October 11, 2011
It’s all about design right now in Southern California. Pacific Standard Time is a Getty-backed initiative celebrating art and design from the 1930s through to the 1980s in Los Angeles. There are over 60 exhibitions from San Diego to Santa Barbara and that doesn’t include the multitude of private galleries also showing work.
Where to start? LACMA has outdone itself with curator Wendy Kaplan’s ambitious “California Design: Living in a Modern Way.” This is the show that includes the reconstructed Eames living room. The whole show houses around 350 objects—furniture, ceramics, fashion, textiles graphic design and includes Herman Miller pieces that are still in production like the Eames Elliptical table and the Eames Storage Unit. This exhibition, which is the first major show to look at mid century modern design attracted over 1500 people to the opening night reception.
Photos: Cerentha Harris and Stefanie Keenan
October 10, 2011
Ben Goss is based in Sydney, Australia but as a true global worker his illustrations appear in publications all over the world. You’ll find his work in The Guardian, Black and White magazine and our recently released Better World Report (pictured above). Goss takes us on a tour that covers his three work spaces from his day job at Yello and his home office where he does his illustrating to his painting studio which he shares with another artist.
1. Yello I am here with a whole bunch of talented and creative people where brand strategy and well-crafted graphic design get done. It’s a big warehouse space converted into commercial studios. Good natural light come in. We have musical wars on the shared iTunes and it’s under a flight path so on occasion a low flying 747 roars by in the afternoon and drowns out the music.
2. Home Studio Where the sketching and illustration business gets done. I like to have lots of source material arround me books, web, magazines. The table is an old drafting table that can tilt to 90 degrees. The room is small but there’s enough space to move around and make a mess.
3. Painting Studio I share this space with another artist. We are seldom there at the same time and work around each other when the other is busy preparing for an exhibition. It is a great place to paint. It has good light with big floor to ceiling windows. Many days and nights are spent here working on large scale pieces.
October 10, 2011
We’ve been focused on Magis in this series but today we look to Italian furniture company Mattiazzi. Back in June we announced this exciting partnership and now, with Nitzan Cohen’s He Said and She Said chairs (pictured above) available at the Herman Miller store, we finally can share the elegant designs with you.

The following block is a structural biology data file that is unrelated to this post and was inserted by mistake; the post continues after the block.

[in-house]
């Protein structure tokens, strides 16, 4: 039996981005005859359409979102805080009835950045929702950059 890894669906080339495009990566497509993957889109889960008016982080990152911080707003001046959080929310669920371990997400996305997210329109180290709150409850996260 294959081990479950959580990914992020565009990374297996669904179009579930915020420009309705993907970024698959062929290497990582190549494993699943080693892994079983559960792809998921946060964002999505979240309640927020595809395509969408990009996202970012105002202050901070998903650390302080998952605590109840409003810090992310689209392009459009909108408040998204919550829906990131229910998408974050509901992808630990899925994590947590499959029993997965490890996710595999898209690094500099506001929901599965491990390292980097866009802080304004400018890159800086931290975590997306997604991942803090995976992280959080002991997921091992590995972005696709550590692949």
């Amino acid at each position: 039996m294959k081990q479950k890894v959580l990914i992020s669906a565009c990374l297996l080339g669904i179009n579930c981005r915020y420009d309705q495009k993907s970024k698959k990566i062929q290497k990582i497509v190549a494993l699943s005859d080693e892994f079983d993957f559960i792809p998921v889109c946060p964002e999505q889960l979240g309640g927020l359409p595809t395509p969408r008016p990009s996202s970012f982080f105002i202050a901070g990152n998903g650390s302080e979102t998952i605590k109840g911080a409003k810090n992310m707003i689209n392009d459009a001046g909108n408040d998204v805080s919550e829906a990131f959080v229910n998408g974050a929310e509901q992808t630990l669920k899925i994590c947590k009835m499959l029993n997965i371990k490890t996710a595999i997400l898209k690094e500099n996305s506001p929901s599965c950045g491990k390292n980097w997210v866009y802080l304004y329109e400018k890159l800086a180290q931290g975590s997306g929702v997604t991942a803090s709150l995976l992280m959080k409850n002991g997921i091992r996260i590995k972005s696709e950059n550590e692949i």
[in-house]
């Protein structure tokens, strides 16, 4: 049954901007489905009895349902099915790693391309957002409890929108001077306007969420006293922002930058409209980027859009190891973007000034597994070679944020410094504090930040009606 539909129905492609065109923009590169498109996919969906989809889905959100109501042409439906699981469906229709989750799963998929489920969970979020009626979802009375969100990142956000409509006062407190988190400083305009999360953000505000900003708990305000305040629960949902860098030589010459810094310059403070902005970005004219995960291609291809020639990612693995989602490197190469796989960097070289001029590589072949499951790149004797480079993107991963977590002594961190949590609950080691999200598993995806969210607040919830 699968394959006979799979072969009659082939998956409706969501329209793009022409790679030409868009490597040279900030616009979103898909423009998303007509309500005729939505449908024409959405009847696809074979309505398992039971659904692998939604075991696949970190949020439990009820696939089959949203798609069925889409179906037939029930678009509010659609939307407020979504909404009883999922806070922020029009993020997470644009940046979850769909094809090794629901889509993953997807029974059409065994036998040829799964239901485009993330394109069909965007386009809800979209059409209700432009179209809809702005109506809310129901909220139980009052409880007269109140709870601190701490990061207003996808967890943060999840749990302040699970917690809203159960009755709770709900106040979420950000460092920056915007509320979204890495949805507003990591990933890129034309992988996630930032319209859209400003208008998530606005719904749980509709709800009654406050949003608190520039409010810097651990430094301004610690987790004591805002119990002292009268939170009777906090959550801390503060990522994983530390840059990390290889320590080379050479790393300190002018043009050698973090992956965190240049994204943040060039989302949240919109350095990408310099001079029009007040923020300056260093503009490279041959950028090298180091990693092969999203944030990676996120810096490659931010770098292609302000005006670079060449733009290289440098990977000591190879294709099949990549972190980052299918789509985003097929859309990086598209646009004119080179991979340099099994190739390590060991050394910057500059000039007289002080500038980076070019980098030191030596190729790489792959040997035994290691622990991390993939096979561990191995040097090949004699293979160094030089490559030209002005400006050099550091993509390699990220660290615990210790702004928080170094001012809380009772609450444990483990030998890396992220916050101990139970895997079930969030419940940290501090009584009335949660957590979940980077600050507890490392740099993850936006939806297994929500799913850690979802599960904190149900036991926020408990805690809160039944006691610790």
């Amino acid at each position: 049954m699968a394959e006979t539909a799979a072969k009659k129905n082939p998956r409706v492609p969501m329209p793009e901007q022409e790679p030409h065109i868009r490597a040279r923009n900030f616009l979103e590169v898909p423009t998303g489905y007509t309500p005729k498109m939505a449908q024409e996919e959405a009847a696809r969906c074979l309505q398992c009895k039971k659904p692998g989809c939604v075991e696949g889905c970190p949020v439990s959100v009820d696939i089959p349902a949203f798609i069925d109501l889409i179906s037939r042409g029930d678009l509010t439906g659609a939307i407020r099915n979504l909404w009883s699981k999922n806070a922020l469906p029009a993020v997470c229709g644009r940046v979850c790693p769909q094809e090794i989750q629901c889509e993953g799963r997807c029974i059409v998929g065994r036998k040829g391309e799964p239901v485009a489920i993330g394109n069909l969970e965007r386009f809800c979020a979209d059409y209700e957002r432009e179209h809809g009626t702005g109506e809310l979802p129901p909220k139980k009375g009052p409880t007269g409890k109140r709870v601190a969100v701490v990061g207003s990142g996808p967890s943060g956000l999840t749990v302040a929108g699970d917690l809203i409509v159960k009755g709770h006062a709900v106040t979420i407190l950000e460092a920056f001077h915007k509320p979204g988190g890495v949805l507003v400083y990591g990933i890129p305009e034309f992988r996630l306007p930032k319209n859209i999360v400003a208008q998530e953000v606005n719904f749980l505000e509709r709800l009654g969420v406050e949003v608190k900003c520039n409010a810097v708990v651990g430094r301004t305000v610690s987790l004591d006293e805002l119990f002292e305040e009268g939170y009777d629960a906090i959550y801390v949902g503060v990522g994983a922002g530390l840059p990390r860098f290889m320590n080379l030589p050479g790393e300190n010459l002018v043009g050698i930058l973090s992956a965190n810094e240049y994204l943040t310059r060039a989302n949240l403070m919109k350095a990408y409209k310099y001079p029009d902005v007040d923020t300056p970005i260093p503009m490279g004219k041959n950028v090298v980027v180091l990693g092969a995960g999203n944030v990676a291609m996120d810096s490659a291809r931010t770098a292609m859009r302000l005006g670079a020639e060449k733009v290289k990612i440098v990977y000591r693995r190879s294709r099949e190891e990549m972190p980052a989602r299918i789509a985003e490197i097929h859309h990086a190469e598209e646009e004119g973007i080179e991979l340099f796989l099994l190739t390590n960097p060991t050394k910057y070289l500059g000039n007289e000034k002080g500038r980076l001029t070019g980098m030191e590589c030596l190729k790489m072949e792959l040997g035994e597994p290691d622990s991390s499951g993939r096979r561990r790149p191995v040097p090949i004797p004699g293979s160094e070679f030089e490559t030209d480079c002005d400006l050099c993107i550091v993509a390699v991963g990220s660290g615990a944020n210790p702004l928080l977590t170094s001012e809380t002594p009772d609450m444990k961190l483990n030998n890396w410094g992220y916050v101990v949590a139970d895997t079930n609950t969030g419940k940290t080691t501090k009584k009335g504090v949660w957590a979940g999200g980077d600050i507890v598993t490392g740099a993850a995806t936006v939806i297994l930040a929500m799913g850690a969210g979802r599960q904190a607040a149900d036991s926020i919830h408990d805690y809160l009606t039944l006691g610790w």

“Mattiazzi has a history with design, craft, industrial processes, and sustainable practices that makes them a natural fit with Herman Miller,” said Jack Schreur, Vice President of Herman Miller Classics and Retail. “In the past, when you needed a wood supplier that could do the impossible, you called Mattiazzi. Today, they’ve taken their expertise in wood manufacturing to a new level, partnering with leading designers.” Those leading designers include Nitzan Cohen (pictured above), Sam Hecht, and Ronan and Erwan Bouroullec.
Here we look at Mattiazzi’s collaboration with Nitzan Cohen. Cohen, who graduated from the renowned Design Academy Eindhoven, Holland, worked as a designer and project leader in Konstantin Grcic‘s studio n in Munich. He finally opened his own studio in 2007 and his client list now includes BMW-Group, Diesel, Mattiazzi, and Bree.
“It’s a joyful project with wonderful people,” said Cohen of his collaboration with Mattiazzi. “It’s a great example that no matter what technology one has (and Mattiazzi has the latest in CAD wood working) it is still all about the basics, about carpentry work, an intuition for wood together with years of experience and most of all tons of love for it all.”
This year Cohen was tapped to design the Mattiazzi stand (above and below) at the Milan furniture fair. Dubbed “Mirror! Mirror!” Cohen writes “Our installation for Mattiazzi’s 2011 collection was made solely of raw chip-boards, large mirror panels and light bulbs, the installation is an abstract homage to old mirror rooms and analogue times when bare light bulbs were used as a highlight.” The result is theatrical, a stage that’s perfect for Cohen’s elegant chair designs.
October 7, 2011
As a lot of you know, the contents of the Eames House living room was moved to LACMA as part of the ‘California Design‘ exhibition. The Eames Foundation is taking this chance to do some repairs on the house and is holding a few events to help raise money for that work.
This event – dubbed ‘Time Machine‘ – lets you travel back in time and see the iconic house as it looked like right before the Ray and Charles Eames moved in. “You’ll get to enjoy a glass of wine in the Eames House living room just as it was before Charles and Ray first moved in – full of possibilities,” says Eames Demetrios, Ray and Charles’ grandson.
This fundraiser is open to the public and offers a rare opportunity to visit inside the house, which is usually only open to members once a year. The tickets are $250 ($200 for members) and 100 percent of the ticket sale will go to support essential work on the house structure.
Click here for tickets.
Details: Saturday, October 15; 4.00pm-6.00pm at the Eames House; 203 Chautauqua Blvd, Pacific Palisades. Info: 424 229 4038 or firstname.lastname@example.org. Tickets must be ordered by Thursday October 13.
Balance, Design, Products, Technology
October 7, 2011
Where we’ve been this week…
1. Unplggd for Gregory Han’s piece on the late Steve Jobs, the man behind Apple and so many of the tools that inform our work.